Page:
Over the last half-decade or so, “Homeland” developed a penchant for prescience. Be it Russia’s cyber interference with American elections (in Season 6), a European terrorist attack (in Season 5), or a U.S. president at war with their own intelligence community (Season 6 again), the Showtime drama’s preseason intelligence briefings set the stage for annual stories that felt ripped from the morning headlines.
Season 8 was no different. Though the final season didn’t focus on controlling a deadly worldwide contagion, it did make a point of illustrating how national emergencies can escalate into further tragedy when an incompetent, easily manipulated president is at the helm. Without ever saying his name, “Homeland” took Donald Trump to task while the country was reeling from his lack of leadership.
“The idea was, ‘What has America learned since 9/11?'” executive producer and director Lesli Linka Glatter said about the origins of their presidential plotline. “If we were faced with another crisis, whatever it is, would we react [better]?”
9/11 had to be acknowledged before “Homeland” said goodbye. The 2001 terror attacks initiated the need for the Department of Homeland Security, which in turn inspired the series that examined its employees, their actions, and what it meant to be a patriot when you couldn’t always rely on your country’s government.
“[‘Homeland’ looked at] how terribly the overreaction to 9/11 served us,” Linka Glatter said. “We have the worst foreign policy in the Middle East that we could ever have as a result of not really digging for the truth, and needing to act before knowing.”
Sifeddine Elamine / Showtime
Looking at a similar scenario in the final season felt like a fitting way for the producers to say goodbye. Little did they know history would repeat itself yet again, introducing a fresh catastrophe for an ill-equipped leader.
[Editor’s Note: The following portion of the article contains spoilers for “Homeland” Season 8.]
The final season’s driving crisis pivots on the death of President Ralph Warner (Beau Bridges). After negotiating peace with the Taliban in Afghanistan, the president’s helicopter goes down, killing all its passengers and starting a heated investigation into what happened and who’s to blame. Vice President Benjamin Hayes (Sam Trammell) is elevated to Commander in Chief and, without knowing how his successor died or even if he was killed, the freshly anointed POTUS fans the flames of war instead of pushing his predecessor’s plan for de-escalation.
“Again, obviously, our president is not Trump. But he is looking at a huge crisis, which we’re in right now with the pandemic,” Linka Glatter said. “And look at how [Trump] is behaving. Again, totally different scenario — [the pandemic] is not the death of a president in Afghanistan — but both scenarios focus on the idea that, if something horrible happened, would we deal with it better because of what we’ve learned?”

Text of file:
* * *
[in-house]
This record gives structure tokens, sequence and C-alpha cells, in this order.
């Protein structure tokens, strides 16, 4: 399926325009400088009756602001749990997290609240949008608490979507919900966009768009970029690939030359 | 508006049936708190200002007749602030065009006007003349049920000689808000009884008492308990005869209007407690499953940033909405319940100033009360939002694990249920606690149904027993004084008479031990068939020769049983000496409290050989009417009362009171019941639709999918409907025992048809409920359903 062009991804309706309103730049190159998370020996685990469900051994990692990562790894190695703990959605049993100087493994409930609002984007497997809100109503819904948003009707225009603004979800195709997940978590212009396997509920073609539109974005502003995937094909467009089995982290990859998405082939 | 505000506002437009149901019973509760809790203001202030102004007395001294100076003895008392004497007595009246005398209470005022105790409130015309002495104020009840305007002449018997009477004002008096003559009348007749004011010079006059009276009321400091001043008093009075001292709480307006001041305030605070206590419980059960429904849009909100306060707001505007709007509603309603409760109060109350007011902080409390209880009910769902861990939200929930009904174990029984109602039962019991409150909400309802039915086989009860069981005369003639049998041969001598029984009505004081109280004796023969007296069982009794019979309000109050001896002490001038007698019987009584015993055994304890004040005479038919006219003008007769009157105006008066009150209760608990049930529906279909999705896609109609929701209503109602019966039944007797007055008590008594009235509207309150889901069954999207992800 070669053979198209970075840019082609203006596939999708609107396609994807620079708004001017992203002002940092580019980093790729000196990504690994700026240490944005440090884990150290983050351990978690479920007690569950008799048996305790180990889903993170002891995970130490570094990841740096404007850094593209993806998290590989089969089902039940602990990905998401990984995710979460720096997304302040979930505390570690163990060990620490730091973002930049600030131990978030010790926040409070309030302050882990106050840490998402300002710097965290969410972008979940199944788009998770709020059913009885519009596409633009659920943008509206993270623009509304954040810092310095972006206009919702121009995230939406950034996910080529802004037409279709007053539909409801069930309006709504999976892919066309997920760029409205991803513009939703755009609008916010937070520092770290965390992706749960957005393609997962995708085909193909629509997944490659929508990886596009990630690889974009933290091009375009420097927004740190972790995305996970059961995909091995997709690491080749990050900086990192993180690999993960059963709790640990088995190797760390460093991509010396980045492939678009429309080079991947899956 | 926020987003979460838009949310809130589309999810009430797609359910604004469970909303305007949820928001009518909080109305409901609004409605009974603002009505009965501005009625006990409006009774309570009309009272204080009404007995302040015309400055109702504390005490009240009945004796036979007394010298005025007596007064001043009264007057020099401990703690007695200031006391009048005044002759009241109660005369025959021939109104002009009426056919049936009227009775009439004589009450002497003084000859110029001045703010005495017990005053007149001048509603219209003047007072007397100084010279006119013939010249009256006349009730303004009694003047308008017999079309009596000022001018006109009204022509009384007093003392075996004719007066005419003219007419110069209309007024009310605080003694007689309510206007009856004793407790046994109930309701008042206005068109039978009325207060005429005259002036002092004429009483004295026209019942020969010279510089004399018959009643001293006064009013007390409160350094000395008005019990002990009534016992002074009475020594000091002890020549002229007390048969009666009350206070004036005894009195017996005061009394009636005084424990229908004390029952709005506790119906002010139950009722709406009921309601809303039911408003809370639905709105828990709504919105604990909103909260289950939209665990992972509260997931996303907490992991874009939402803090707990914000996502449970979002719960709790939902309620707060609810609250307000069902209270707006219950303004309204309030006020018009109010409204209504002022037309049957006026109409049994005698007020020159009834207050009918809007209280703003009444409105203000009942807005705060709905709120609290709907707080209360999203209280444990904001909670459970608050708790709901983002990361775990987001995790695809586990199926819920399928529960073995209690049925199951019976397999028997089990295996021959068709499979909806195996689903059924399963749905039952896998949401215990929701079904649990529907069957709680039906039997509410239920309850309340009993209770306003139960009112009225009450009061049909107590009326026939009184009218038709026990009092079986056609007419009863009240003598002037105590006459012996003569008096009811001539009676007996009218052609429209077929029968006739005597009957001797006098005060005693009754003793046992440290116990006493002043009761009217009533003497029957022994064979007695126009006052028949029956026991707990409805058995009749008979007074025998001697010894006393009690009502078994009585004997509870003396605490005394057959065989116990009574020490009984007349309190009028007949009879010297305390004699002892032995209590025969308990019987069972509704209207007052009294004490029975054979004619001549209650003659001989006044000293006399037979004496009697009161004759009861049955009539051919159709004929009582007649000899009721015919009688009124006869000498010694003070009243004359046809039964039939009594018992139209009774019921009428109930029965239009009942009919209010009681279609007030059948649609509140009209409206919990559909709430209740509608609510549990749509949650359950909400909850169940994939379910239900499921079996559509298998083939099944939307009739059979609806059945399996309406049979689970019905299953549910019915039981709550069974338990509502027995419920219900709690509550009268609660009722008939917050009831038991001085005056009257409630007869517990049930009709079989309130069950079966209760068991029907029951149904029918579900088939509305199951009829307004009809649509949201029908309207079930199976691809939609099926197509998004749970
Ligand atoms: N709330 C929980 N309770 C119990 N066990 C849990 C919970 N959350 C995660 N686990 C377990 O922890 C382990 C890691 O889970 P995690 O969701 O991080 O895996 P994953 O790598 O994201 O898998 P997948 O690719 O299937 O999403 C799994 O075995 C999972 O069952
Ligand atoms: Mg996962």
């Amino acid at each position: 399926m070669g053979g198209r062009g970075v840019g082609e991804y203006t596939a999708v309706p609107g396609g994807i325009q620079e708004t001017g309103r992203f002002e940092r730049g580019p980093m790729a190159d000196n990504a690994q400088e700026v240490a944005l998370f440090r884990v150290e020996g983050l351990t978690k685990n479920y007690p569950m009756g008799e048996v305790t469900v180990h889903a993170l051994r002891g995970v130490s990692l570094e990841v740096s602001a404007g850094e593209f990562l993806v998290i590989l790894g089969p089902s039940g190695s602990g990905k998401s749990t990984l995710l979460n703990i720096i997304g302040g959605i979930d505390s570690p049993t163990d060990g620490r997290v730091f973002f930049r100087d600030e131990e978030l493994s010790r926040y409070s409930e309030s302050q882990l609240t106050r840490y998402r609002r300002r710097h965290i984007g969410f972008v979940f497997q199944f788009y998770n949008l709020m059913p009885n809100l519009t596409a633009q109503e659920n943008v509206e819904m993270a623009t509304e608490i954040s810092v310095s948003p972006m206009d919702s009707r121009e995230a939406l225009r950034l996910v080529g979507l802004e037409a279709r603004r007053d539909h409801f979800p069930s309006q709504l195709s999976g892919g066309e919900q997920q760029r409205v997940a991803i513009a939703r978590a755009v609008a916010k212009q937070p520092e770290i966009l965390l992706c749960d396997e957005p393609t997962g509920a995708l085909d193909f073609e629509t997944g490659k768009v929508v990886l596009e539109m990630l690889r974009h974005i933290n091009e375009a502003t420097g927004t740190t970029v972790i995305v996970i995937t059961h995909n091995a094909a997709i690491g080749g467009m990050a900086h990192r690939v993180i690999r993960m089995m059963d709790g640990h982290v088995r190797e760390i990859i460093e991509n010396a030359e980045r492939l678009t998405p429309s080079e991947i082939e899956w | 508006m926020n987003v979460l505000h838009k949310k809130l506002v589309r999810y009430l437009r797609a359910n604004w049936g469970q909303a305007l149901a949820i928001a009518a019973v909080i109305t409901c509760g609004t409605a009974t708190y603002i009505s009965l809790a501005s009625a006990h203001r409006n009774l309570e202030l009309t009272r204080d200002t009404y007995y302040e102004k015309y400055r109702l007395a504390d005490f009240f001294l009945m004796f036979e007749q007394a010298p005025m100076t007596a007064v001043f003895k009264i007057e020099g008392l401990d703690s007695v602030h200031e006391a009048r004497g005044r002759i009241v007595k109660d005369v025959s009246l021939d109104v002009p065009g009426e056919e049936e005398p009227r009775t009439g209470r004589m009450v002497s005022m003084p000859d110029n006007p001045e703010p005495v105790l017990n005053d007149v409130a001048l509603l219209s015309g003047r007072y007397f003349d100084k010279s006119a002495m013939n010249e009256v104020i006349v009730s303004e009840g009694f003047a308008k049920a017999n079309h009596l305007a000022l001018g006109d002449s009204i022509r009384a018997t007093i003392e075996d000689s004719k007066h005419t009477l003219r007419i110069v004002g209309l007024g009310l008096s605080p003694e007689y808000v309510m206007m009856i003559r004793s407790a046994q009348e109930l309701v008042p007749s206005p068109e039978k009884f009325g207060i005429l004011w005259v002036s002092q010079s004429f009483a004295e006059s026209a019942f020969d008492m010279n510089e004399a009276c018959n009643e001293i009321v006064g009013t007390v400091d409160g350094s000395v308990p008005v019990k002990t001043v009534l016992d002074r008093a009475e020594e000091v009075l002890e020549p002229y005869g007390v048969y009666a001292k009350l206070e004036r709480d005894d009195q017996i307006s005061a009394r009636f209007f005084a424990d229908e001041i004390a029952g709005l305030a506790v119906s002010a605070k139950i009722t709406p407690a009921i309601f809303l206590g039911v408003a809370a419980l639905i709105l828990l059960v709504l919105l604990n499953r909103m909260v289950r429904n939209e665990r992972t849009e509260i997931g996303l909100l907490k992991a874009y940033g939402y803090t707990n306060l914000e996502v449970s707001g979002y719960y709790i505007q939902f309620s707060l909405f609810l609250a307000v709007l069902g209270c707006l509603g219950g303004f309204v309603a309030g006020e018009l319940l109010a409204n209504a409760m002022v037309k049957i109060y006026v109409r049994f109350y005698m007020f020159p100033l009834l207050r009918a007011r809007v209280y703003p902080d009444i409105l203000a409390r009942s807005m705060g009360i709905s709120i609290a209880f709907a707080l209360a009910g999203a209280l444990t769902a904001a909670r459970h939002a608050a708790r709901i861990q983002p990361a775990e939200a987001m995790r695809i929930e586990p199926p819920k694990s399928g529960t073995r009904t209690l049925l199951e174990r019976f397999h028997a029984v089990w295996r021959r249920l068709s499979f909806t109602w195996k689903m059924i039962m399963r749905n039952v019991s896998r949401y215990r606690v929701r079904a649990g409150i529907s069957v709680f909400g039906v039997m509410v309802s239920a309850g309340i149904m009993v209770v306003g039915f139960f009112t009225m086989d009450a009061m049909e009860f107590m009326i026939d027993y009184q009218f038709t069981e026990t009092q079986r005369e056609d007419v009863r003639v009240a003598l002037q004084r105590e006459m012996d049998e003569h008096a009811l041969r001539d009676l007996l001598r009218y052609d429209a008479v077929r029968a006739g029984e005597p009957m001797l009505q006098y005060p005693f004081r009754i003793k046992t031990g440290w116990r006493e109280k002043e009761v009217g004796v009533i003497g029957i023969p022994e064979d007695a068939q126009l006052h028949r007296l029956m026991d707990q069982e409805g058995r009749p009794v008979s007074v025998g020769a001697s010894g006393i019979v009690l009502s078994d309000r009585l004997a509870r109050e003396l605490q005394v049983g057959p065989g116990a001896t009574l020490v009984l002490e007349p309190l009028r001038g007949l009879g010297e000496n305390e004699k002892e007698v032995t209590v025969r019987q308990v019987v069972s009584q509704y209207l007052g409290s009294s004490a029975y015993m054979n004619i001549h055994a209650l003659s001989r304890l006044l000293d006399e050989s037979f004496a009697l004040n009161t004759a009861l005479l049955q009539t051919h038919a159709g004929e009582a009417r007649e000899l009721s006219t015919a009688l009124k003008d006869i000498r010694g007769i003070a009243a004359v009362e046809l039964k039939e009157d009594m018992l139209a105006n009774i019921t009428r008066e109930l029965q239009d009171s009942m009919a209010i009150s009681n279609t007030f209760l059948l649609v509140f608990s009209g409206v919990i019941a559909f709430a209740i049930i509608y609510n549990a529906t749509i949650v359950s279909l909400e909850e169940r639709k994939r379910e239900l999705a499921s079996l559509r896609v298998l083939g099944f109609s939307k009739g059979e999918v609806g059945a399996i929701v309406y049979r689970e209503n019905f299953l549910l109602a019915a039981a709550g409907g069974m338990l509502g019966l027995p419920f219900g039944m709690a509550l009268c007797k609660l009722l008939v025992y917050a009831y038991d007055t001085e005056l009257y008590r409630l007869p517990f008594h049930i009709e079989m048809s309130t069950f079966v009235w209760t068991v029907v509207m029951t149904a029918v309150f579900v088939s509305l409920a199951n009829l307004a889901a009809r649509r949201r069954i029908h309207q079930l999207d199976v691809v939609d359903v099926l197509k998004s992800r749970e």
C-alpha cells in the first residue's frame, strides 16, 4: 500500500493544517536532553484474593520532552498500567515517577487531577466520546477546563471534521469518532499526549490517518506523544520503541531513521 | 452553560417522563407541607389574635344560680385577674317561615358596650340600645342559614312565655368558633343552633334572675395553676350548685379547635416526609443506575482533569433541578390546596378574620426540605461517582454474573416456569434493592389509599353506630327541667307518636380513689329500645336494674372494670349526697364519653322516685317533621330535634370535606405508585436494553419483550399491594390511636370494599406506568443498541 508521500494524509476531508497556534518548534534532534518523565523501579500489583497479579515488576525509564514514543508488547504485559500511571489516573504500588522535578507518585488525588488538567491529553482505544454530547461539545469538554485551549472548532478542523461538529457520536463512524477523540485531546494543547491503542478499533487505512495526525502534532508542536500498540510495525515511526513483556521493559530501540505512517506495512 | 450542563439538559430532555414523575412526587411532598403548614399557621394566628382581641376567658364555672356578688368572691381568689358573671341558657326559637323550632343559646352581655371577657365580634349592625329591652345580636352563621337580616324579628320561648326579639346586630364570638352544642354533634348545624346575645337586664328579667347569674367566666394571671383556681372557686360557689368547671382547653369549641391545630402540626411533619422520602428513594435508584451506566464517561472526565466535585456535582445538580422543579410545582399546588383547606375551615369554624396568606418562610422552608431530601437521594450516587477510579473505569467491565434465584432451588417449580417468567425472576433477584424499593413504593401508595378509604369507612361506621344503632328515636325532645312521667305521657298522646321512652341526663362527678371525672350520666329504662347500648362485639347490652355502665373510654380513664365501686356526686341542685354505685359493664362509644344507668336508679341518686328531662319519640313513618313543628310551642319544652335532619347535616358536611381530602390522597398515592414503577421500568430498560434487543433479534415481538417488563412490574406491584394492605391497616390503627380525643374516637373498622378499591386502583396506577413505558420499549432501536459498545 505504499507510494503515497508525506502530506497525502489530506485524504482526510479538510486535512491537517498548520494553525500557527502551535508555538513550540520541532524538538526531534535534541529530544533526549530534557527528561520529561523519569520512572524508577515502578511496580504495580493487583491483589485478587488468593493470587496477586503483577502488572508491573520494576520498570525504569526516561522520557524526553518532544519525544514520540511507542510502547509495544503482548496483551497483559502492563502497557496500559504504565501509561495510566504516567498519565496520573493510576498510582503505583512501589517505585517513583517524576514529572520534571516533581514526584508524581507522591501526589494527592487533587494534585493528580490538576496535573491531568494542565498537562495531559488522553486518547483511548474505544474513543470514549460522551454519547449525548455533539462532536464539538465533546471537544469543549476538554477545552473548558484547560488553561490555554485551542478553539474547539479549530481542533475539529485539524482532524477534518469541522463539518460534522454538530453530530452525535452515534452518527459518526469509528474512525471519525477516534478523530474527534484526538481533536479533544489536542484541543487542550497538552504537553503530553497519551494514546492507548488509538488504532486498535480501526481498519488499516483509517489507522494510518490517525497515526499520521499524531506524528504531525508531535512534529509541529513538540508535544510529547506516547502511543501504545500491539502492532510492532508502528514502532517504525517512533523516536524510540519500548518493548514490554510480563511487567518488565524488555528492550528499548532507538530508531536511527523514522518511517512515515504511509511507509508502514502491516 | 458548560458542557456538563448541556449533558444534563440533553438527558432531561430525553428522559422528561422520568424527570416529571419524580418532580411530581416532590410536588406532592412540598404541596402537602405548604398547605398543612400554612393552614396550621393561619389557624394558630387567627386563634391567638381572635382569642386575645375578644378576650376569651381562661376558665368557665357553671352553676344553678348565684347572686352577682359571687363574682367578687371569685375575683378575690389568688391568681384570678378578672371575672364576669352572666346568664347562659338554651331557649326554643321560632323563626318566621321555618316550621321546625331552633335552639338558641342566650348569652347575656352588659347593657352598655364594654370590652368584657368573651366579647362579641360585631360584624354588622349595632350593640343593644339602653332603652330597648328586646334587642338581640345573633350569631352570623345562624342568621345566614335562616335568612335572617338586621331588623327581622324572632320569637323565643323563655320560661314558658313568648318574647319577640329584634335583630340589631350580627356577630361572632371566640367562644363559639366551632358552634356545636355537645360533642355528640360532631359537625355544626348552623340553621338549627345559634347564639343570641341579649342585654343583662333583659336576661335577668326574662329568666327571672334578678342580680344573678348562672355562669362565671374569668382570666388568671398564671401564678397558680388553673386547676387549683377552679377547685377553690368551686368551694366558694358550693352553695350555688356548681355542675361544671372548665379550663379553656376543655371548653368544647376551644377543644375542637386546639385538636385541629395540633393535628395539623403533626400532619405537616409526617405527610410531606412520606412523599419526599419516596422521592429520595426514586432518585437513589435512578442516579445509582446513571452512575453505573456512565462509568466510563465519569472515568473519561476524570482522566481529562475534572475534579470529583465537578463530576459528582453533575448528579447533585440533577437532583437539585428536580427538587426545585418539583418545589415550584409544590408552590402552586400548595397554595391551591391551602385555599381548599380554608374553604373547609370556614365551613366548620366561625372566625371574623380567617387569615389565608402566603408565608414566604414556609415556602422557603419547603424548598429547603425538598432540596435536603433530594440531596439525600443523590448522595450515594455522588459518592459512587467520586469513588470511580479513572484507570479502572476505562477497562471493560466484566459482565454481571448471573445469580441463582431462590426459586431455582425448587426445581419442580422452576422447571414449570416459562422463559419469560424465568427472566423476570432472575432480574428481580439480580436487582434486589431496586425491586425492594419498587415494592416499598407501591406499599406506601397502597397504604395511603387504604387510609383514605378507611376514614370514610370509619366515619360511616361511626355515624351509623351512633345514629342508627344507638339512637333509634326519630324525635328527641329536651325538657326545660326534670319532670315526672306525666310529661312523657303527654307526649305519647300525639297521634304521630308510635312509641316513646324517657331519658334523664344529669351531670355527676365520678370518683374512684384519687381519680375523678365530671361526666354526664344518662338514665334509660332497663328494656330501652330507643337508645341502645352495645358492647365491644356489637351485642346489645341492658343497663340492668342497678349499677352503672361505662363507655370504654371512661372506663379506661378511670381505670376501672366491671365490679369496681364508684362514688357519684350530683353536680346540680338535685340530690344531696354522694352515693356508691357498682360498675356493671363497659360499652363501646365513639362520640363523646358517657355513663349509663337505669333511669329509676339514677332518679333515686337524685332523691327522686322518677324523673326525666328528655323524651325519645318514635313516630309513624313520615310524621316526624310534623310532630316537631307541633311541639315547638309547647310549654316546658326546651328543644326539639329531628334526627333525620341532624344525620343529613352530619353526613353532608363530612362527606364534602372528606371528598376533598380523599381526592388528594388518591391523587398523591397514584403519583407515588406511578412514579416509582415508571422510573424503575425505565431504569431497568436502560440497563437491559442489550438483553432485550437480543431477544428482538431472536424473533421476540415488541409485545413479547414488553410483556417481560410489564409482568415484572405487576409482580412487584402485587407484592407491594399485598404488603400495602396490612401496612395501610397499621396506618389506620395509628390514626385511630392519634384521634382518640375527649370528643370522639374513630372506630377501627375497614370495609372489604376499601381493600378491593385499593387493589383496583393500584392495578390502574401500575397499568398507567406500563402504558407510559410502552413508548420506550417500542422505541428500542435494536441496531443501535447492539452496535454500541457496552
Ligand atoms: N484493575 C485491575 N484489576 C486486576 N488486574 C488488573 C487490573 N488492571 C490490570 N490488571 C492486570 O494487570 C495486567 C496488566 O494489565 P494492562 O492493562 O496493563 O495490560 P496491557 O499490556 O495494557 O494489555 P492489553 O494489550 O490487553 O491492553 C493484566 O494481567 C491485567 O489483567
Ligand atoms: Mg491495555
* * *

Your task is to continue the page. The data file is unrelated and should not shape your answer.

If one such lesson was to elect more experienced, intelligent leaders, then “Homeland” wasn’t shy about acknowledging how badly we’ve failed to do so. President Hayes, to put it mildly, is an idiot. While not as pompous or egotistical as his real-life counterpart, Hayes mirrors Trump in plenty of other ways. He’s inexperienced in foreign affairs, yet unwilling to admit as much or properly educate himself even when faced with an ongoing crisis.
Hayes also relies on a tight inner circle to provide him with positive talking points and plans offering good optics. First, he takes council from David Wellington (Linus Roache), the late president’s Chief of Staff who soon finds himself outside the Oval Office.
“With Wellington, is it better to have someone sane in the room? I think so,” Linka Glatter said. “Listen, with Trump, we have a president who doesn’t want anyone in the room who doesn’t agree with him. He gets rid of them.”
Sifeddine Elamine / Showtime
Hayes, too, soon turns to a political ally and right-wing extremist, John Zabel (played by Hugh Dancy). As investigations turn up little evidence, Zabel pushes the president to strike back anyway; it doesn’t matter that they don’t know who’s to blame — the American people demand justice.
Such thinking should sound familiar to anyone who lived through the second Bush administration, and President Hayes undoubtedly shares as much DNA with the 43rd POTUS as No. 45. But bungled leadership at critical junctures remained the focus — and provided the final season’s most resounding, relevant takeaway.
“This season, we’re looking at how America projects itself overseas. How do we project our power overseas?” Linka Glatter said. “Would we overreact [if pushed]? I think the answer is yes. Look at what we’re dealing with now. Everyone’s looking to Andrew Cuomo because he speaks the truth, even if it’s not a truth that you’re happy about. People want to know the skinny and now, no one knows where to find the truth.”
The truth is of vital importance in “Homeland,” as Carrie (Claire Danes) and Saul (Mandy Patinkin) risk their careers and lives to make sure the president is acting off proper information. Without it, these intelligence officers would be lost, as would the country. Right now, as a country continues to reopen even as new COVID-19 cases spike, it feels like the truth doesn’t matter anymore. Carrie and Saul are gone, and all that’s left is a presidential fool.
“Homeland” Season 8 is available via Showtime.